It’s raining, it’s pouring, a big wind is roaring. In such conditions, you better have your tent guylines set up properly. If not, you can probably expect water inside your tent or—in a more serious situation—a snapped pole and tent collapse. Better to make your backcountry shelter as bomb-proof as possible. Here’s what you need to know.
Guylines serve two primary purposes
Guylines attach to loops on a tent’s rainfly and are then tautly staked into the ground a short distance from the tent. First and foremost, they keep the rainfly away from the tent body to minimize the potential for leakage. Secondly, they increase the tent’s structural stability so that heavy winds and winter snow loads don’t cause the poles to flex excessively and potentially snap. Any worthwhile tent will feature guyline loops around the base of the rainfly and midway up the fly along the pole seams to accomplish these key goals.
Keeping your tent dry
Significant condensation can collect on the underside of a rainfly, especially in cool and wet weather. If the rainfly sags against the (non-waterproof) tent body, that condensation typically works its way inside. The bottom corners and edges of the tent body are another common source of leakage, especially if water pours off the rainfly directly onto them.
To prevent this, attach guylines to the loops around the bottom of rainfly and use them to tension the fly away from the tent body, edges, and corners. Be aware that tent fabrics, especially silnylon, sag as they cool and get wet—periodically check and re-tension guylines to keep the rainfly taut.
Strengthening your tent
In heavy winds, use guylines to increase the tent’s structural stability. For this, you’ll want to utilize the guyline loops midway up the rainfly. These add the greatest strength to the tent, much more than those around the bottom.
The crucial thing to understand is this: When it comes to increasing stability, guylines are most effective when they reinforce the poles, not just the rainfly. Most quality tents have Velcro loops on the underside of the fly, directly beneath the guyline loops, which secure to the poles. These provide the crucial connection between the guylines and the tent’s pole structure. For maximum strength, set up each guyline so that it’s as close to a right angle with the pole as possible; securing it far away from the tent helps accomplish this. (By the same token, drive stakes into the ground at a right angle to the guylines to prevent them from pulling out in heavy wind.)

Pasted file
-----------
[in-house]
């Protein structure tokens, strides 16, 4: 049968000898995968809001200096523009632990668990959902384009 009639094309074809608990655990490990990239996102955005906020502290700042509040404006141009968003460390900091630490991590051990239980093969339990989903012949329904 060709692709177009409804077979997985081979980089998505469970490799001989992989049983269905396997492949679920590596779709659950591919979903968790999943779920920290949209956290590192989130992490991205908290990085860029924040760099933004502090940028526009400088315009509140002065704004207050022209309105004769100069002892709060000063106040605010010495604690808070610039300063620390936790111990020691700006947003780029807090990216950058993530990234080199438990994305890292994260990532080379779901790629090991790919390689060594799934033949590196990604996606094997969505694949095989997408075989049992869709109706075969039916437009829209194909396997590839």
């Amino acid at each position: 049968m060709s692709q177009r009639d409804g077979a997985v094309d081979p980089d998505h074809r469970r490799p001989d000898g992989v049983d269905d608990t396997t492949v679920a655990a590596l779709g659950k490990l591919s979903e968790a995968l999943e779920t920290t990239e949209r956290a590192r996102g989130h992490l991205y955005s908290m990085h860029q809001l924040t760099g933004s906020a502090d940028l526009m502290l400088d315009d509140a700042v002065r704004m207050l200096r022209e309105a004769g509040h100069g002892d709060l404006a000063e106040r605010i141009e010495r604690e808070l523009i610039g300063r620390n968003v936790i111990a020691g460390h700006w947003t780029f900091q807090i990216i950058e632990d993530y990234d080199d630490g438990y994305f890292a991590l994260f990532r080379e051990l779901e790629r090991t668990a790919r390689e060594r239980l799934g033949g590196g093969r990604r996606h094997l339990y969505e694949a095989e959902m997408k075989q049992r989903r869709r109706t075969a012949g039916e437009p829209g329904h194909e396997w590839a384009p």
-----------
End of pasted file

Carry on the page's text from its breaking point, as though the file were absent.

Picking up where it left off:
Tensioning your guylines
As conditions change, you’ll need to tension and periodically adjust your guylines. This can be accomplished in a variety of ways. The minimalist technique is to use a trucker’s hitch, which requires no additional hardware or accessories. It’s a simple method to learn, but can be mildly annoying to adjust and re-tension. A variety of simple accessories can make tensioning easier, though they may add an ounce or 2 of weight. A surprising multitude of guyline tensioners are available; try out a few to determine your preference.
Guylines can be a significant and all-but-invisible hazard underfoot. It’s easy to trip over them, which can send you tumbling or rip the loop out of the rainfly. To increase their visibility, consider placing a noticeable object or obstacle in front of them (such as your pack) or hanging something over them (shirt, socks, etc.). Some guylines have reflective material woven in, a minor asset at night.
It’s convenient to have all the guylines you’ll need attached to the rainfly before heading out, though it can add an ounce or two of extra weight and cause a tangled and annoying mess if they’re not neatly tied when not in use. Also be aware that most tents do not come with enough stakes to secure both the tent and guylines; you may need to purchase a few extra or be prepared to utilize rocks, branches, or other natural features instead.
Finally, keep in mind that the best protection against heavy winds is good overnight site selection and tent orientation. Pitch the tent lengthwise, not broadside, to the wind, and look for trees or other sheltering features of the landscape to minimize your exposure in the first place.